A new report out from the CDC on Wednesday morning highlights the dramatic shifts in overdose deaths among teens ages 15 to 19.
After more than doubling between 1999 and 2007, the overdose death rate among that group dropped 26 percent between 2008 and 2014. But the rate dramatically rose in 2015.
Opioids — and specifically, heroin — were the primary cause of drug overdoses among adolescents in 2015.
Key findings from the National Vital Statistics System
- The death rate due to drug overdose among adolescents aged 15–19 more than doubled from 1999 (1.6 per 100,000) to 2007 (4.2), declined by 26% from 2007 to 2014 (3.1), and then increased in 2015 (3.7).
- The drug overdose death rate increased between 1999 and the mid-2000s for both males and females but only males had a subsequent decline between 2007 and 2014.
- For both male and female adolescents, the majority of drug overdose deaths in 2015 were unintentional.
- Death rates for drug overdoses among those aged 15–19 in 2015 were highest for opioids, specifically heroin.
Meanwhile, as the opioid epidemic rages on, the lawsuits against drug manufacturers and distributors continue to pile up. South Carolina’s attorney general just filed a lawsuit against OxyContin maker Purdue Pharma, alleging that the company used shady marketing tactics that contributed to the epidemic. And in Cincinnati, city officials are suing three major prescription drug distributors, alleging that they broke a federal law that requires them to report suspicious opioid orders.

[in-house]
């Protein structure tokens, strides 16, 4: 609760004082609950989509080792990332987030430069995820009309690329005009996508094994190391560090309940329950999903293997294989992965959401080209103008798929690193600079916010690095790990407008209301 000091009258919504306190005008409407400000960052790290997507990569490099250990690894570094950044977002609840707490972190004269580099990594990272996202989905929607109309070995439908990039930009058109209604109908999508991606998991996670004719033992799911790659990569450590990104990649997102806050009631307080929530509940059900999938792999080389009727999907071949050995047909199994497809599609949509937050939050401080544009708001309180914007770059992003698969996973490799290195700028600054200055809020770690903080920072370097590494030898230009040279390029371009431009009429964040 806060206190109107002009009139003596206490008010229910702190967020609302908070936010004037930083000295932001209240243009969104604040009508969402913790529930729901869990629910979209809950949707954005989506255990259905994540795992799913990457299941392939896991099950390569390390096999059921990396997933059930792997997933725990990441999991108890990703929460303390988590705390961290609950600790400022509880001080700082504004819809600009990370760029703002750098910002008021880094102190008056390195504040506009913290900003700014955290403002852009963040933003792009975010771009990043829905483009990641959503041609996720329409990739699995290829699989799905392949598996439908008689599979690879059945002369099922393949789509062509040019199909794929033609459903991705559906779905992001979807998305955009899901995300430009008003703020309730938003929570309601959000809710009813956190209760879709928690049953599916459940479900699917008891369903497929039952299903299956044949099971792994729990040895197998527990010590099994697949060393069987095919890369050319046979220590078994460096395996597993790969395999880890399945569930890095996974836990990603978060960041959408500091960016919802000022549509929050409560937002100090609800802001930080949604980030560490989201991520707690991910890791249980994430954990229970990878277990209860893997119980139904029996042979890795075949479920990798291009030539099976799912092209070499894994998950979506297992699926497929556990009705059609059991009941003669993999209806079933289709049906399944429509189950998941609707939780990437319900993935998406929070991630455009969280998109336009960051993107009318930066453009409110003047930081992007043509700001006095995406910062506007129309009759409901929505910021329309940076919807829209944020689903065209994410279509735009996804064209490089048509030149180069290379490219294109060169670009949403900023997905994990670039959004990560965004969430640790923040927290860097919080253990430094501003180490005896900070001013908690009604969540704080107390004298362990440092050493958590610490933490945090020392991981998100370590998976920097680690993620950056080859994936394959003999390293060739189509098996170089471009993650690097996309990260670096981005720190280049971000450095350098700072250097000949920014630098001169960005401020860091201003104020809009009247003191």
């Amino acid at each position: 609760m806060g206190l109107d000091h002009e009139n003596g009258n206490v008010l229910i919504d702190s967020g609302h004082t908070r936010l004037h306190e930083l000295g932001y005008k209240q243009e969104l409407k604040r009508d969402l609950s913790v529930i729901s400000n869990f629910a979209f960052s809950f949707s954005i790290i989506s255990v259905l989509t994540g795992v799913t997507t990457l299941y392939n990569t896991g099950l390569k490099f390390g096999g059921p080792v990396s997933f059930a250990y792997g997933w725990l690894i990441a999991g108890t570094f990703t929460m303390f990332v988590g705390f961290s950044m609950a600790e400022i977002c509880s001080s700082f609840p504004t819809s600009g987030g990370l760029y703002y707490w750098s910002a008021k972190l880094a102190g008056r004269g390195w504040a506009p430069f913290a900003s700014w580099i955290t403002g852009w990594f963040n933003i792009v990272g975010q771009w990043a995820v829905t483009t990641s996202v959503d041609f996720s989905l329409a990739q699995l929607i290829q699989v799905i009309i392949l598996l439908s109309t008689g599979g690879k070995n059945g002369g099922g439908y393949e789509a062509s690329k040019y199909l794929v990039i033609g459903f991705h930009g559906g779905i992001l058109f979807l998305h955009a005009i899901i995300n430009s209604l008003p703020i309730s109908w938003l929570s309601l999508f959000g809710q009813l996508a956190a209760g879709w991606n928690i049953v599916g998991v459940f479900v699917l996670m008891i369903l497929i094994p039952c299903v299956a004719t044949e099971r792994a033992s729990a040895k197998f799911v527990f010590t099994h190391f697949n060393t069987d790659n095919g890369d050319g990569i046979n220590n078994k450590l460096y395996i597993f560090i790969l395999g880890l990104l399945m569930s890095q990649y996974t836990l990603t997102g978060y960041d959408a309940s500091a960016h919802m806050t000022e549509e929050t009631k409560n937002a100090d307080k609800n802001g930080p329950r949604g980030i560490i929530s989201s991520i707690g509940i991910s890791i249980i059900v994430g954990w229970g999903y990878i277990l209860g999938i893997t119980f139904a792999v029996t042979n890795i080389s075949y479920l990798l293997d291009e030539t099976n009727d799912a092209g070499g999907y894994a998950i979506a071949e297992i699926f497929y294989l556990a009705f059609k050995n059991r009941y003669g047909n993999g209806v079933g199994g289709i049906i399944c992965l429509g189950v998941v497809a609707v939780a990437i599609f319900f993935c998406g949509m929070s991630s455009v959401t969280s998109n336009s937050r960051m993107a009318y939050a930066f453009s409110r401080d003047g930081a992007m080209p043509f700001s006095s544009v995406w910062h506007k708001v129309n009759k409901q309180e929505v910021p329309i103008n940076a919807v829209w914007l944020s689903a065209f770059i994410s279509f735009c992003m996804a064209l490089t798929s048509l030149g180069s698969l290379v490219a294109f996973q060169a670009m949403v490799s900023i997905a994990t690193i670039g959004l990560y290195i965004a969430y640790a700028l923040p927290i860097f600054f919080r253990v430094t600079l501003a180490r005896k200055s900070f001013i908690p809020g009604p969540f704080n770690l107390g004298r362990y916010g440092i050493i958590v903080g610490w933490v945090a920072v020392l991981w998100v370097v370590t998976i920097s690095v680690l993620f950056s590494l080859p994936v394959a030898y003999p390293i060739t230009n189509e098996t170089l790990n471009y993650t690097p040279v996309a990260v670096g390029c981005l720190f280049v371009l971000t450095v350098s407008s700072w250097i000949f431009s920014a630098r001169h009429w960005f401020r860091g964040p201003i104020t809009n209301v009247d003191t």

At this juncture, we remain sadly pessimistic that the Trump Administration is not going to fulfill cornerstone campaign promises to tackle the epidemic head-on. The recent declaration of national health emergency did send an important message of acknowledgement, and hopefully will expedite access to resources and different tools to respond, those resources are often only available to the indigent and underserved areas. This could be used to staff up or train providers for medication-assisted treatment, which is considered the gold standard for opioid addiction care. Or it could be used to waive state licensing requirements for doctors, letting addiction specialists go into areas that currently don’t have enough access to such care.
But for the balance of the nation, it may not mean much.